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In today’s excerpt from our new book Basics of Resistance, we look into Chapter 3: On the Shoulders of Giants, a brief glimpse at some of the others who have taken on the mantle of resisting. Some did it correctly, some didn’t. The woman in today’s story, however–Anne Sofie Østvedt–did it amazingly well, making herself perhaps the ultimate invisible “gray woman.”

Image from the AAUW Image Archives.

Anne Sofie Østvedt was a 20-year-old chemistry student when German forces invaded Norway in 1940. Unhesitatingly, she plunged into resistance work. First, she wrote, edited, and distributed an illegal anti-Nazi newspaper, then later joined more hardcore resisters. All the while she tried to continue her education—and managed to do so for two more years.

While it was common in resistance movements for a woman to be a writer, courier, spy, supporter, or even an armed fighter, Østvedt rose through the ranks of the resistance group XU to become its second-in-command. That meant that she served as the representative of XU’s leader in contacts with other underground organizations. At times when the leader was away, she served as commander over 3,000 men.

This was an era when not many men would have been willing to be led by a woman. But few of them knew they were being led by a woman—because XU practiced great secrecy and used the type of highly compartmentalized organizational structure we’ll describe later in this book.

In 1942, when the Gestapo arrested one of her collaborators, the Germans launched a manhunt for Østvedt. They sent 45 officers to block all routes and entrances to her apartment. When they couldn’t find her, the Gestapo took her sister as a hostage.

Despite the heightened danger, Østvedt stayed in Norway and continued her resistance work. But it was now imperative to assume a new identity, adopting a new name and new documents. To do this successfully, she had to change her appearance and break all ties with friends, family, and fellow students. For 2-½ years she had to do without a private life, family life, or friendships. Most of us will never have any idea how hard that is.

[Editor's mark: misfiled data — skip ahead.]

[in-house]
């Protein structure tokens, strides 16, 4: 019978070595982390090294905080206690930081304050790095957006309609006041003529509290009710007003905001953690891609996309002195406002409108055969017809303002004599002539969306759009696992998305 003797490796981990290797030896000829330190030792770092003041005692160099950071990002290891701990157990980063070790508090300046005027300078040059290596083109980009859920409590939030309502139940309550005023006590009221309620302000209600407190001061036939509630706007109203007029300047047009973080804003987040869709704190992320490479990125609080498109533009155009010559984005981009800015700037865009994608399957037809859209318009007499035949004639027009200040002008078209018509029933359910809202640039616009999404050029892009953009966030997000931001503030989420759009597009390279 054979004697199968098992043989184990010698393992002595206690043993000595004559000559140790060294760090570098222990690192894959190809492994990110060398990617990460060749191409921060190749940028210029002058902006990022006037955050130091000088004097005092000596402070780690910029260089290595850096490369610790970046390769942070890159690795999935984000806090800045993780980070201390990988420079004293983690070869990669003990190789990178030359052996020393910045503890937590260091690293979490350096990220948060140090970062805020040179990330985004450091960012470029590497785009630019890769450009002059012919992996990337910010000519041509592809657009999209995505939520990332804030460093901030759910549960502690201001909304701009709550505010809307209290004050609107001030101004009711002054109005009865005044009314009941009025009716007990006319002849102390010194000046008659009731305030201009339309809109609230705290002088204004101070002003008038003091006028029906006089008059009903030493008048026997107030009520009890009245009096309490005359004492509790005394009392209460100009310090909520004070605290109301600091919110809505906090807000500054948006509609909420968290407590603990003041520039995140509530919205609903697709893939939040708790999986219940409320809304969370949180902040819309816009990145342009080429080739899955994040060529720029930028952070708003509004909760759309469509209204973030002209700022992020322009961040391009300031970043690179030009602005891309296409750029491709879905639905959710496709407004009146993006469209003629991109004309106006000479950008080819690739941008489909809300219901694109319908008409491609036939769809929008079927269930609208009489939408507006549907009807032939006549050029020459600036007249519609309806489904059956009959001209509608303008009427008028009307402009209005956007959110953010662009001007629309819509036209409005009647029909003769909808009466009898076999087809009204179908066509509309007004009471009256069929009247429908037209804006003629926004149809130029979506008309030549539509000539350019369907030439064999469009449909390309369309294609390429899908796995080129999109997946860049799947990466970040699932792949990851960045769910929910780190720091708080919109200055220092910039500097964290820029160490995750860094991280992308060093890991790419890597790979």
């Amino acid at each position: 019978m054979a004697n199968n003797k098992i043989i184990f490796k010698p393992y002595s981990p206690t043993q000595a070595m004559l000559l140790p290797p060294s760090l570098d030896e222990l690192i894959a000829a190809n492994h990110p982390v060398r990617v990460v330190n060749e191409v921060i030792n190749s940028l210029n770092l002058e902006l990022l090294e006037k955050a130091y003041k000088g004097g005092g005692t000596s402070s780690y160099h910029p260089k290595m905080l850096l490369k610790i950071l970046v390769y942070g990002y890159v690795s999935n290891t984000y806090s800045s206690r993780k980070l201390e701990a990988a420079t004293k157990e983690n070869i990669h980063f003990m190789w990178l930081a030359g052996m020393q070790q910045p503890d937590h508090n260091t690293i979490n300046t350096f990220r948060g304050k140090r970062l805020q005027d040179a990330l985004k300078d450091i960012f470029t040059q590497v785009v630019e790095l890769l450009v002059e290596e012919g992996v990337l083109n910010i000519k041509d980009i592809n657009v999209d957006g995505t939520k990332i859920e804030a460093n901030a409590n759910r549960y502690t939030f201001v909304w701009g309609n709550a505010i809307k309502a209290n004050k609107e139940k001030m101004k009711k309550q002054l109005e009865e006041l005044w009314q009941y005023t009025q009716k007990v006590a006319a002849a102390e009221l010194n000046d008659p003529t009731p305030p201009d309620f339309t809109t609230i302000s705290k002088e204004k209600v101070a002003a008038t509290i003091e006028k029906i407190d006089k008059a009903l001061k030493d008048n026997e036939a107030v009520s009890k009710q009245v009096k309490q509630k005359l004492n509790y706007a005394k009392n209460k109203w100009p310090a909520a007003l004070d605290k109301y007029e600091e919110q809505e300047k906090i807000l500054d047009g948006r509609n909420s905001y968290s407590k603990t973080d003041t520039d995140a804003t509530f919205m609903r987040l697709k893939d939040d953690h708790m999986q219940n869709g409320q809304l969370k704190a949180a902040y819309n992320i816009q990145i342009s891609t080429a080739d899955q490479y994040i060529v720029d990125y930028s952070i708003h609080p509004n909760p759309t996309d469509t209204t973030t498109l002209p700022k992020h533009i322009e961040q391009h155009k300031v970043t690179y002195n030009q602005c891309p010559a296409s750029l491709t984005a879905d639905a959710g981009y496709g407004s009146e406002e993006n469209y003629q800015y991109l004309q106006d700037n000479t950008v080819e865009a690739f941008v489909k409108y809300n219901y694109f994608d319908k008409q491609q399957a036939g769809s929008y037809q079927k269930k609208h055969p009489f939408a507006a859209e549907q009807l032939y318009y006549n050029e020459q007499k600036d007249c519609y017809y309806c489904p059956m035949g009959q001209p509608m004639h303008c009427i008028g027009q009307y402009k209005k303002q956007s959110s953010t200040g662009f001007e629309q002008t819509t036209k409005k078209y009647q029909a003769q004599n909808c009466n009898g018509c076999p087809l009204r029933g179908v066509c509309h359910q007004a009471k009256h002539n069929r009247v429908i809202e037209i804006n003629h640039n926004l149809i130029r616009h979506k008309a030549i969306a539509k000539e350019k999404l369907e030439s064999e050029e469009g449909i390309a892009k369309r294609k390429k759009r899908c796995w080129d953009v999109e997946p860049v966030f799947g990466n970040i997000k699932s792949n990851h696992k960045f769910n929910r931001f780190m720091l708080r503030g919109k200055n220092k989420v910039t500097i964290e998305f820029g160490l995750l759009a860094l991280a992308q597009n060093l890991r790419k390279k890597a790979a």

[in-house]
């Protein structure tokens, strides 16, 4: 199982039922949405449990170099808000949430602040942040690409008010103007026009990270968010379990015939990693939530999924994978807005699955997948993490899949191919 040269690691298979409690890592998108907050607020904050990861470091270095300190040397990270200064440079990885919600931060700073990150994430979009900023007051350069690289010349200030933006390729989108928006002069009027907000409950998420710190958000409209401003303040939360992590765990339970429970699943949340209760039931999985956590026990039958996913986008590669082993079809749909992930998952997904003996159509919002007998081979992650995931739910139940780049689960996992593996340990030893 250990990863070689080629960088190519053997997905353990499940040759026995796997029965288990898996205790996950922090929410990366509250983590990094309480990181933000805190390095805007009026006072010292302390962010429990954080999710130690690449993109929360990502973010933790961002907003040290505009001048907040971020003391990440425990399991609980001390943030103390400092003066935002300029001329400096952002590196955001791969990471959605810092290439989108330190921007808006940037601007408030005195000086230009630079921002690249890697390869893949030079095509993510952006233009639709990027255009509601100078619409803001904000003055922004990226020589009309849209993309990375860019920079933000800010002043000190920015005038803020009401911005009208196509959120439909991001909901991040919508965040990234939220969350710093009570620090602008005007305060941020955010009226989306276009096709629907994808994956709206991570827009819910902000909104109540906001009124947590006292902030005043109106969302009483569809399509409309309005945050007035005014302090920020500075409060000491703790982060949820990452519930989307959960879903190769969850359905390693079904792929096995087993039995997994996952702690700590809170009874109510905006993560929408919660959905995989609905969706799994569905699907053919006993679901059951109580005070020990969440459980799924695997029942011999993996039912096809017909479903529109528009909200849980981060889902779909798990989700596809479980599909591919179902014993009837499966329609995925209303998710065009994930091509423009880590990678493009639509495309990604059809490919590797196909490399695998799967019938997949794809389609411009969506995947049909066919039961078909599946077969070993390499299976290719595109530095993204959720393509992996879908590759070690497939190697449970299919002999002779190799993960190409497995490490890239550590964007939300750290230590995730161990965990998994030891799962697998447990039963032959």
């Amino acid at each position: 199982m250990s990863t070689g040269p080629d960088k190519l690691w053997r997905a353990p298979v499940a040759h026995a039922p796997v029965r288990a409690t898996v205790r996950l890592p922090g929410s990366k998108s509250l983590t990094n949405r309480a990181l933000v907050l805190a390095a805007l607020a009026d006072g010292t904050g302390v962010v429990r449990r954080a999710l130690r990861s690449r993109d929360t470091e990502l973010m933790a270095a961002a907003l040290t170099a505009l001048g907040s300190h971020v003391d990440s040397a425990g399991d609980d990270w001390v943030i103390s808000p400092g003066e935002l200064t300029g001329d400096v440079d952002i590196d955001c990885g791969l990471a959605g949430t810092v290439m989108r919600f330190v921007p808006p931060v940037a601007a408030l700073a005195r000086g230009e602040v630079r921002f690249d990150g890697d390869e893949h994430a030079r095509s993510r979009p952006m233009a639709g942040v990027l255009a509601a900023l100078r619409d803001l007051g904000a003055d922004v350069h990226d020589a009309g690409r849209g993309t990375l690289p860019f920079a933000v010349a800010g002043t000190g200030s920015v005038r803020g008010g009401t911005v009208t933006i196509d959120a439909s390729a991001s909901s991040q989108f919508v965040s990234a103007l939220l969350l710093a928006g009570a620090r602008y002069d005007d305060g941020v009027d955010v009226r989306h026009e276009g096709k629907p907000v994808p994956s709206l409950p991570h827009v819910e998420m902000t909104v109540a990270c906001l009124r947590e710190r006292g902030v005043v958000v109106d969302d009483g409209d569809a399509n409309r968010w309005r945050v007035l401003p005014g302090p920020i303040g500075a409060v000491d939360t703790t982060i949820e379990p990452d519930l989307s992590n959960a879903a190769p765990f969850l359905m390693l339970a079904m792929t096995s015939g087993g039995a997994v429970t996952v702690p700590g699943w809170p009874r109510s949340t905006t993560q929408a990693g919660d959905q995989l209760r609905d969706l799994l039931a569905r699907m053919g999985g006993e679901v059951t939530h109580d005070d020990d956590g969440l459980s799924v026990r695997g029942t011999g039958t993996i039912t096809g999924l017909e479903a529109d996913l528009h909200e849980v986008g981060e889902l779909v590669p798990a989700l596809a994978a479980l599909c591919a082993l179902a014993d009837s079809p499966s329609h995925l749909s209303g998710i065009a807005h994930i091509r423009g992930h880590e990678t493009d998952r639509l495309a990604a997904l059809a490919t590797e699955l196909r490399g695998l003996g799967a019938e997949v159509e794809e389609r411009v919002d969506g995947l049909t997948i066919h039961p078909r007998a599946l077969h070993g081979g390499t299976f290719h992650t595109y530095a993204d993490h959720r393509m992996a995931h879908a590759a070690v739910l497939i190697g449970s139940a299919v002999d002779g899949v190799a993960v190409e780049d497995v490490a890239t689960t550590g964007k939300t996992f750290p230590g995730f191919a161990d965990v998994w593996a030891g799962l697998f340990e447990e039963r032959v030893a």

But Østvedt was so dedicated to resistance and to protecting her fellow fighters that she never slipped up. Not even once. She never reached out to an old friend. Never confided in anybody. Never so much as sent a note to her family to let them know she was okay. One time, she stood next to her father on a bus. He didn’t recognize her, and she didn’t identify herself to him.

After the Nazis fell, Anne Sofie Østved came to America where she completed a masters degree, then returned home to a quiet life with her husband—a man who had also been the chief commander of XU.


  • One lesson we’ve seen before and will see again: discretion. When you are doing dangerous work—underground and illegal—you must observe the utmost standards of security. You don’t confide in friends. You don’t make unnecessary contacts with outsiders, not even the closest and most-loved. You tell only what people need to know.
  • If you must become another person, you also never let your guard slip. You don’t frequent old haunts. You don’t wear the same type of clothes your former self did. You don’t enjoy the same habits or pursue the same pleasures. You become somebody else.
  • Another lesson (not that we should need it in these days of greater equality) is that the right person can fulfill any role in resistance, regardless of who or what they are—as long as their skills, capabilities, and personality are a match for the job.
  • And finally, when you care about something passionately enough, you will be prepared to make any personal sacrifice, endure any amount of loneliness, and put up with the harshest privation to fulfill your commitments.

Basics of Resistance is available for pre-order as of April 1st!  You can get your copy here.